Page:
The Indian Buddhist Iconography

by Benoytosh Bhattachacharyya | 1958 | ISBN-10: 8173053138 | ISBN-13: 9788173053139

This page contains an iconography image of Khasarpana and represents figure 103-104 of the book Indian Buddhist Iconography, based on extracts of the Sadhanamala English translation. These plates and illustrations represent either photographs of sculptures or line-drawing reproductions of paintings or other representations of Buddhist artwork.

Figure 103-104 - Khasarpaṇa

Figure 103: Khasarpaṇa
(Vikrampur, Dacca)
Figure 104: Khasarpaṇa
(Indian Museum)

Khasarpaṇa is described in a number of Sādhanas in the Sādhanamālā, which fact points to his popularity. The peculiar feature of this god is that he is invariably accompanied by the four divinities Tārā, Sudhanakumāra, Bhṛkuṭī and Hayagrīva. The principal figure is the same as Lokanātha, two-armed, and one faced, carrying the same symbol and exhibiting the same Mudrā; the difference lies in the fact that Lokanātha has only two companions, Tārā and Hayagrīva while Khasarpaṇa has two in addition, namely, Bhṛkuṭī and Sudhanakumāra. He is of white complexion, and sits either in the Lalita or the Ardhaparyaṅka attitude.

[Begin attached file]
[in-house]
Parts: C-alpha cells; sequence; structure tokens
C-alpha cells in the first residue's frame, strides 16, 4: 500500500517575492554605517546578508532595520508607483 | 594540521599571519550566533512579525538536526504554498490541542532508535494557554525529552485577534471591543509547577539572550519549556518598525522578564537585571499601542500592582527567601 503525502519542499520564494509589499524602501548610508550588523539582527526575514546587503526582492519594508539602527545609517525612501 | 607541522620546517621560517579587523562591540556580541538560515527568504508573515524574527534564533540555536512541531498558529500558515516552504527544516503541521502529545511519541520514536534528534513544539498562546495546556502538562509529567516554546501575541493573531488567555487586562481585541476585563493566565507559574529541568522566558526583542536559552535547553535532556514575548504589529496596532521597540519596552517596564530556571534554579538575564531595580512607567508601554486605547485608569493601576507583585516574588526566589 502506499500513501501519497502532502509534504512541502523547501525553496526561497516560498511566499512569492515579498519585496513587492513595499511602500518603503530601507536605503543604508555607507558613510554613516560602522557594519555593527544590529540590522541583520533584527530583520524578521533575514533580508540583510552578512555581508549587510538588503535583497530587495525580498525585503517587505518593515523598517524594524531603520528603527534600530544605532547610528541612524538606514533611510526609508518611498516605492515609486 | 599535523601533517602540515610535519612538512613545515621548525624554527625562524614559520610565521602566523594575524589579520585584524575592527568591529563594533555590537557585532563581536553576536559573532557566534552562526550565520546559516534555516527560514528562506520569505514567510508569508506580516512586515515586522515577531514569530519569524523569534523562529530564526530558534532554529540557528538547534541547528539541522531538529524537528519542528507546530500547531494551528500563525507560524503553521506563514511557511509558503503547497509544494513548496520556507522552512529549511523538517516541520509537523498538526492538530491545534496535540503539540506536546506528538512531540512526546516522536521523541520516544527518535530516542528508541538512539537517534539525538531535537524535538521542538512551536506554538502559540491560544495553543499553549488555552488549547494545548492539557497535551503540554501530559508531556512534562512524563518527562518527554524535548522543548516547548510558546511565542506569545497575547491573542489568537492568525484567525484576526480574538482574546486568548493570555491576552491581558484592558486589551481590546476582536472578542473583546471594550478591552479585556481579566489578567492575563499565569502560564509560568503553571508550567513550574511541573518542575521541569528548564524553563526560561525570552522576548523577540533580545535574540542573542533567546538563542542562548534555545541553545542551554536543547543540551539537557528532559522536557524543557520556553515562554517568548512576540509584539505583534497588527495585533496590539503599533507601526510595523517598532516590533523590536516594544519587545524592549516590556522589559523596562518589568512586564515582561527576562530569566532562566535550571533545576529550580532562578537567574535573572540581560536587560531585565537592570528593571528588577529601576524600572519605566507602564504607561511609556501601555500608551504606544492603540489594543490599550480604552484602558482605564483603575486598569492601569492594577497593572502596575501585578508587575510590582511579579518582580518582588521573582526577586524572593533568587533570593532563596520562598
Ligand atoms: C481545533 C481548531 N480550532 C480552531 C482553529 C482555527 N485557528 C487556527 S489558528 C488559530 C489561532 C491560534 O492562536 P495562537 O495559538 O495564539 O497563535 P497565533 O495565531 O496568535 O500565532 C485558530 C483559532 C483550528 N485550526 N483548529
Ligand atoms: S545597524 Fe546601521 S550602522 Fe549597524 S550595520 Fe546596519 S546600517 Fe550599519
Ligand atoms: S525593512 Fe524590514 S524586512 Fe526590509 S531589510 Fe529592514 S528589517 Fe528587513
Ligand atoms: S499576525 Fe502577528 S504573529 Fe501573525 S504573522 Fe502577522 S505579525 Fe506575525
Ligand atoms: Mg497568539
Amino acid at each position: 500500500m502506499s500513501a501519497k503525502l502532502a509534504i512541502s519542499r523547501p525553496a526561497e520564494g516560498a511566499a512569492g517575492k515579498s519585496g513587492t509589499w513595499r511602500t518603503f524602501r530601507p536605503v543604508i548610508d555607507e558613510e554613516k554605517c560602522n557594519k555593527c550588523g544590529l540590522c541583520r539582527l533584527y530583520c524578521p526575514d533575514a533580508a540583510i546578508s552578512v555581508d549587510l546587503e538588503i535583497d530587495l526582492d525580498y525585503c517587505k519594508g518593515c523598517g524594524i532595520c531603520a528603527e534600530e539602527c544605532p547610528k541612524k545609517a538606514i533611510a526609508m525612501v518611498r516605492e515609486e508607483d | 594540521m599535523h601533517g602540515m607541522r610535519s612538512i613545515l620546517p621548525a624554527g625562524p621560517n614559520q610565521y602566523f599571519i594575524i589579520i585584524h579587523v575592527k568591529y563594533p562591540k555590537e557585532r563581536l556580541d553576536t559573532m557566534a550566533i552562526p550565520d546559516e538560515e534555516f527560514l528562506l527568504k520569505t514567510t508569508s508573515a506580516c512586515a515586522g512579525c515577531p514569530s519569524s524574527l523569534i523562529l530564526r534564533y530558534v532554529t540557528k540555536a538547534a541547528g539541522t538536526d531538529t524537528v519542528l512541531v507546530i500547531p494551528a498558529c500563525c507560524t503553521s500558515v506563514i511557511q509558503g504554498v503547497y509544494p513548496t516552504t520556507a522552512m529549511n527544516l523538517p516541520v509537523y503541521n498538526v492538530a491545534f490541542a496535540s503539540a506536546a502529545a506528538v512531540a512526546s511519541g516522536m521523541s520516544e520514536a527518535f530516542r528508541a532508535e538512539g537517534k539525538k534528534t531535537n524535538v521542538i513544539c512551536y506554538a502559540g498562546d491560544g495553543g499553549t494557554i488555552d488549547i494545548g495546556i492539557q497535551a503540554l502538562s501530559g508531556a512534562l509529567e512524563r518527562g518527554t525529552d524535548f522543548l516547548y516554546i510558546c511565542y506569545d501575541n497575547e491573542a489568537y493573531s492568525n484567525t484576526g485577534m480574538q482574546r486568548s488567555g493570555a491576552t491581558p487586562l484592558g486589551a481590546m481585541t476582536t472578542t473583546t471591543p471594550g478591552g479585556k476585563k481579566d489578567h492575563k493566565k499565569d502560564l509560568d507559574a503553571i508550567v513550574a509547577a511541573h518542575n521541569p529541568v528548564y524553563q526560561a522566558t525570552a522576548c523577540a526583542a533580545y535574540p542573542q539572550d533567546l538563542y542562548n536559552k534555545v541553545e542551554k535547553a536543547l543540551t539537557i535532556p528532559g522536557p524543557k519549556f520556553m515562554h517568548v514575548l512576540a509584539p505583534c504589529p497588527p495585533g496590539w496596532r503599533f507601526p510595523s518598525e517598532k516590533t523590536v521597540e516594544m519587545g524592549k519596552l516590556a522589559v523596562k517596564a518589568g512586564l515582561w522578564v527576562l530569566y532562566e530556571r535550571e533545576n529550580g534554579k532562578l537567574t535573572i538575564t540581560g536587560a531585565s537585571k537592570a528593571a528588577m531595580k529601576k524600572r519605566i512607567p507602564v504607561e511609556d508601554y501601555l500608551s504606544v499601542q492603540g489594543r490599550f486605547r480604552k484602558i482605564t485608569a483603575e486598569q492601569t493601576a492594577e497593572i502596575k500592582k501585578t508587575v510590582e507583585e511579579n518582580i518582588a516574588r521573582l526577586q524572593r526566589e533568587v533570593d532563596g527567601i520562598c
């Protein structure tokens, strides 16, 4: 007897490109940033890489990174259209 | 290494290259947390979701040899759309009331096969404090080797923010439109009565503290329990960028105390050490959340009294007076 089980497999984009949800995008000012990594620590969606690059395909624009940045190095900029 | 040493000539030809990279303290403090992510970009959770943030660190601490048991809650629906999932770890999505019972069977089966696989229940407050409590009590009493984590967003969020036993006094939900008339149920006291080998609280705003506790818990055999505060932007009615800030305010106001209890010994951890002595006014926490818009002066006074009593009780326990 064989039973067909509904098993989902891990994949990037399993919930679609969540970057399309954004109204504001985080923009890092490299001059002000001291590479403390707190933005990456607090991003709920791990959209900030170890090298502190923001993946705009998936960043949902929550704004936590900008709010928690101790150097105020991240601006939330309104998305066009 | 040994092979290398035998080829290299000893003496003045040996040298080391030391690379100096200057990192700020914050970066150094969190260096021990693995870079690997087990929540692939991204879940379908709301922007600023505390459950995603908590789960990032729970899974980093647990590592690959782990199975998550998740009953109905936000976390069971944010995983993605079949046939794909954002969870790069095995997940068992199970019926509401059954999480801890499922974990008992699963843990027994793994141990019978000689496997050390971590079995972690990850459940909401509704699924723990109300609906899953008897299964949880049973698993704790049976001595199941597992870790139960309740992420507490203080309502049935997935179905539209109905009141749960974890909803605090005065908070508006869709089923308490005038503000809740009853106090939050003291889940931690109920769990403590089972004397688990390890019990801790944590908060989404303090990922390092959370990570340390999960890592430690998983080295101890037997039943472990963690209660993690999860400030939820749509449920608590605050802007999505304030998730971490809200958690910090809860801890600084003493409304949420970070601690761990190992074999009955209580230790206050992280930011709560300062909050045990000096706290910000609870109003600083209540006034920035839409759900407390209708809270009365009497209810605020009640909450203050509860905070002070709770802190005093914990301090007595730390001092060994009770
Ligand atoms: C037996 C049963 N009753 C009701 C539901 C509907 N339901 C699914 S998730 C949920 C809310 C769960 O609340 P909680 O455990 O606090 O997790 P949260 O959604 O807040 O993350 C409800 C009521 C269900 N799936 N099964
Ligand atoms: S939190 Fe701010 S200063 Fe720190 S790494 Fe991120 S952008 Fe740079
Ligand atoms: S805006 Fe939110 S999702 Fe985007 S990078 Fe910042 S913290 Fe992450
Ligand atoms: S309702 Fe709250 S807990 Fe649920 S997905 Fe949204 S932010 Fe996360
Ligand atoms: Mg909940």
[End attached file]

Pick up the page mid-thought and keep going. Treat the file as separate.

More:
The finest image (Fig. 103) of Khasarpaṇa was discovered by the late N. K. Bhattasali in the Pargana Vikrampur in Eastern Bengal. The sculpture is recognized to be one of the best products of Bengal art. Had the central figure been mutilated like the one reproduced in Fig. 104 it would still be possible to identify Khasarpaṇa by means of the four companions to the right and the left of the principal god. Images of Khasarpaṇa are found in Tibet and China.

Colour: white;
Symbol: lotus;
Mudrā: varada;
Āsana: lalita or ardhaparyaṅka;